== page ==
Note that two punch units 45 are provided so that during peak hours two rides can be decremented at a time from the card effectively raising the cost of a trip during peak periods.
The overall operation of the card processing unit is as follows with reference to FIG. 2:
Each time a card is inserted into slot 6, rollers 30 and 31 advance the card until an unperforated magnetic ink patch 19 is detected by read head 34 at which point the card is stopped. When the card is stopped, light source 40 and optical sensor unit 42 that co-operate as a transfer code reader are positioned to read the last transfer time. Microprocessor 8 compares the time of last transfer use to the current time obtained from the real time clock. If the difference between the time of current use and the time of last use is greater than a preset period (transfer period) stored in memory, the microprocessor will activate rollers 31 to advance the card such that the unperforated ink patch 19 is positioned below the punch unit 45. Punch unit 45 is then activated to decrement one or more rides. Microprocessor 8 also activates punch unit 38 to write the time of current use to the card. The card is then ejected from slot 6. All relevant transaction data is stored in the memory of the card processing unit and is available for further analysis.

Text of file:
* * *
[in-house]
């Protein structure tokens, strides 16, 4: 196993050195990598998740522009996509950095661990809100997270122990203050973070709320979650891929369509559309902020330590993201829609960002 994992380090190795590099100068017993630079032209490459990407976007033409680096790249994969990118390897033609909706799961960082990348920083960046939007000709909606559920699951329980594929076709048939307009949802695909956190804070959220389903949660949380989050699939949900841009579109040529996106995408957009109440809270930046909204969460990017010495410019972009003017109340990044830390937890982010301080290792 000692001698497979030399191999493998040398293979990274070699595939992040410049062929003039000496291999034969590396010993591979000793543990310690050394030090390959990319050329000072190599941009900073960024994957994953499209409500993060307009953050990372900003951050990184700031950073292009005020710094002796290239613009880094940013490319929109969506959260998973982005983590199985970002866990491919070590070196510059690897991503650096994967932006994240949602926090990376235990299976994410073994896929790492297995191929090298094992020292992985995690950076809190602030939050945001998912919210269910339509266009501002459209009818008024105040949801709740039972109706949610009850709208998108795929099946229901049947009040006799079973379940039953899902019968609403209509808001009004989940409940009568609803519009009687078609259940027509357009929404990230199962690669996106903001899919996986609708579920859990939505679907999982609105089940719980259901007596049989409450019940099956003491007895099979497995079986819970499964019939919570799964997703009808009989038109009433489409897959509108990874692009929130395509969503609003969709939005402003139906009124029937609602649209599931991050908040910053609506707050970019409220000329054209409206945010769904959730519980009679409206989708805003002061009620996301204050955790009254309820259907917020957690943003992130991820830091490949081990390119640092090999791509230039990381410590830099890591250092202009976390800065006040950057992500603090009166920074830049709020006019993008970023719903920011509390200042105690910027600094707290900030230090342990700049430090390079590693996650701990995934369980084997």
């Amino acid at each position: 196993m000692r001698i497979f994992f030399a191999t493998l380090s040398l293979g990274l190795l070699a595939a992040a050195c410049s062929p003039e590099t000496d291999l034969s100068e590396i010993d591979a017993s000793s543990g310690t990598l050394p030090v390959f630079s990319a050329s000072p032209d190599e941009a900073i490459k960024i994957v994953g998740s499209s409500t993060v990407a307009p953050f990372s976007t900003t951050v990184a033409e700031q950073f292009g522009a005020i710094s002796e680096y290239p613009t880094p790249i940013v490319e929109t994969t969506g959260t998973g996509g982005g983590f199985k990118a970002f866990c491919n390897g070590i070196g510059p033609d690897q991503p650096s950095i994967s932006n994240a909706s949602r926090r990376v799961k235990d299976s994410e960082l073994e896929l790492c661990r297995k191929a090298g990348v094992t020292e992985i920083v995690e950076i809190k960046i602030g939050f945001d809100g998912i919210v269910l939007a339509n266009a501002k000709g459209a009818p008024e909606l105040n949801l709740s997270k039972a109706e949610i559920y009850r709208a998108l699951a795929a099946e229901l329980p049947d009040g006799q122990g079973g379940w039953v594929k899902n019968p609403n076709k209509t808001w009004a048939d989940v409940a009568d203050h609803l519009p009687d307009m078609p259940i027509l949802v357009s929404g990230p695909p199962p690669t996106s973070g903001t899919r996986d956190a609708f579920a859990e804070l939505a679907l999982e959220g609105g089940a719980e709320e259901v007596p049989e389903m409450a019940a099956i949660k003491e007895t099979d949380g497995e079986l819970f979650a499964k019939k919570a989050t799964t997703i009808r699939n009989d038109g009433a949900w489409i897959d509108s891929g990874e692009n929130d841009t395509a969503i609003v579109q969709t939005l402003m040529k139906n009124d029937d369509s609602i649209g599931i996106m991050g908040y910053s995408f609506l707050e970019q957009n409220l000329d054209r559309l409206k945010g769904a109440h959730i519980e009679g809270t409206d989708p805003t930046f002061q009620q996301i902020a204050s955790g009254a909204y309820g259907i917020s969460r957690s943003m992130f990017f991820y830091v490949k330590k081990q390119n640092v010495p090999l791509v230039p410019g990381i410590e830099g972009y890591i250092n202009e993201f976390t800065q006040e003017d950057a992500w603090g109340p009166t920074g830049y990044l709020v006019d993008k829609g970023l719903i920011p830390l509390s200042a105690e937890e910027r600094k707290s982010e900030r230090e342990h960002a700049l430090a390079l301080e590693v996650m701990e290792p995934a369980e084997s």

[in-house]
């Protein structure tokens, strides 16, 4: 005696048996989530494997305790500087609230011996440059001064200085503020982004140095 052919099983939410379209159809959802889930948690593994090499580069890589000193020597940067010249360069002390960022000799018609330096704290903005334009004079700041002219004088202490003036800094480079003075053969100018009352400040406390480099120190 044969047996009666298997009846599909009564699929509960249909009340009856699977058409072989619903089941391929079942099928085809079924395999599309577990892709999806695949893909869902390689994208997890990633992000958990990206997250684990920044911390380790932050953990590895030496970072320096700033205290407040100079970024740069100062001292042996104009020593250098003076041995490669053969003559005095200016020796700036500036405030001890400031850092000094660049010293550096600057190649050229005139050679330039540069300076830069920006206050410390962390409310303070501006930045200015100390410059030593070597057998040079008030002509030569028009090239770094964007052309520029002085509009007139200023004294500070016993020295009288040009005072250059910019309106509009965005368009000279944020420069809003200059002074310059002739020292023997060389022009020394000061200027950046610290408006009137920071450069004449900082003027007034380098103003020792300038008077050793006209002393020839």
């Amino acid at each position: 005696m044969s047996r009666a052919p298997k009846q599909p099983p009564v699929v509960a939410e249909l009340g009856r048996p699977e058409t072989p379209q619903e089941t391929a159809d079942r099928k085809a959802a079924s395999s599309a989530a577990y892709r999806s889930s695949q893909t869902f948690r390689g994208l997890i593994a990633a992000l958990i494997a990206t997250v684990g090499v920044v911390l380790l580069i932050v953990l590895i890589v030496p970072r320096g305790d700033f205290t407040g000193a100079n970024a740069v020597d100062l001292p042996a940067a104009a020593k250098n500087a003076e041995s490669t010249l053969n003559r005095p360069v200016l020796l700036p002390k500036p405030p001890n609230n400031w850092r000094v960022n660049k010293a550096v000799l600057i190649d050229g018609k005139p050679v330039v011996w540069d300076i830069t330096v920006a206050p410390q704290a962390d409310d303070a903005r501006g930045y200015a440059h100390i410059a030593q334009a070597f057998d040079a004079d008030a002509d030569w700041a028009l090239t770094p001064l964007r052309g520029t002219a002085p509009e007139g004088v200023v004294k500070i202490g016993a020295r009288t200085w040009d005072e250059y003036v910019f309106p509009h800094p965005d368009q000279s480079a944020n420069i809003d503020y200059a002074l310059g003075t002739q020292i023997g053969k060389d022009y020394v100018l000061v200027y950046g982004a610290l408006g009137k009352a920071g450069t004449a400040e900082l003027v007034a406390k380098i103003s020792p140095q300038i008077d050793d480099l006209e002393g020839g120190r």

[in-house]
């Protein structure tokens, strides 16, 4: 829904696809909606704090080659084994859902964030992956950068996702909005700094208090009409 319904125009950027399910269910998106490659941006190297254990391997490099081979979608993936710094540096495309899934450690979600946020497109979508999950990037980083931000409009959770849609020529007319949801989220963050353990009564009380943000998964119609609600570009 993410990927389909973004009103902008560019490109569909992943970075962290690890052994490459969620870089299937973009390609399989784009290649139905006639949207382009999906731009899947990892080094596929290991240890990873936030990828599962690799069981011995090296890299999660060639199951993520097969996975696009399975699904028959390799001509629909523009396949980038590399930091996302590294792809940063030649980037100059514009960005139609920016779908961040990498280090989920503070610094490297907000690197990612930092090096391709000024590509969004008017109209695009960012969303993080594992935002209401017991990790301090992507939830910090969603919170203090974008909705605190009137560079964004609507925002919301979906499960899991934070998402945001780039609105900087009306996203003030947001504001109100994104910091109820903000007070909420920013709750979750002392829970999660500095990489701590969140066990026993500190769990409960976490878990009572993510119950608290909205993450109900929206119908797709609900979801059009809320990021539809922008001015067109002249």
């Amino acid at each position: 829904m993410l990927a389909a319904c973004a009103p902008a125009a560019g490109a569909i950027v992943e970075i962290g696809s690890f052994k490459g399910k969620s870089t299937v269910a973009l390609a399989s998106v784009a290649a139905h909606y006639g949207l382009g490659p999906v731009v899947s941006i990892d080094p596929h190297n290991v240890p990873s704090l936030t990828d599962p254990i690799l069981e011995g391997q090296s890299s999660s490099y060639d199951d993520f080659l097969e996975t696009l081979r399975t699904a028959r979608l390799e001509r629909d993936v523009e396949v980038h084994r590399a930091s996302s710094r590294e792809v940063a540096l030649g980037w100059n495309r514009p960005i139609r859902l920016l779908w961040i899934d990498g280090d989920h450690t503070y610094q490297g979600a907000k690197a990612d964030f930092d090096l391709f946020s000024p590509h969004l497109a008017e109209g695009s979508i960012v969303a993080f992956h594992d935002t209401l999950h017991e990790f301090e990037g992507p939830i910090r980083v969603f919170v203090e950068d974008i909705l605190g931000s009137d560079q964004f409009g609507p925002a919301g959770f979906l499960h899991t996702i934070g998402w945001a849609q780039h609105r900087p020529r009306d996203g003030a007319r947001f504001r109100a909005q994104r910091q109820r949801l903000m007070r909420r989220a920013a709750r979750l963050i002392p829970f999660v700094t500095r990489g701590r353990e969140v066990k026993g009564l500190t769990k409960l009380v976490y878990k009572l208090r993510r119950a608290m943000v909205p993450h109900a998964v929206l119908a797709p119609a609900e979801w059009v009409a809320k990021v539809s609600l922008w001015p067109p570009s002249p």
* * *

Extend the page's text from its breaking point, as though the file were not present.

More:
If the difference between the time of current use and the time of last use is less than the transfer period, the card processing unit will signal that the card provides access to the vehicle, but the processing unit will not decrement a trip from the card or write the time of last use to the card since the card is acting in its role as a transfer. The card will be ejected from the slot and the transfer period will continue to run from the time of the last ride that was paid for.
If card 2 has no valid trips left on it (indicated by there being no unperforated ink patches 19 on the card), the card will be fed by rollers 30 and 31 all the way into the interior of slot 32 until the card engages sensor 52. Sensor 52 signals microprocessor 8 to reverse rollers 30 and 31 and return the card to the user.
Card processing unit 4 is provided with a user interface to indicate to the user the status of any card transaction. For example, there are a series of status lights 50 on the front panel of the card processing unit 4 labelled "PAID", "TRANSFER" and "VOID" that indicate respectively whether the card has been decremented by a trip, whether a transfer has been recorded or some error has occurred such as the card having no valid trips. An audible signal is also provided to signal the user with a distinctive tone depending on the status of the transaction.
FIG. 9 shows a schematic diagram of the interconnection between the various components of the card processing unit. Microprocessor 8 interfaces with memory and input/output devices through appropriate buses 54 and 56, respectively.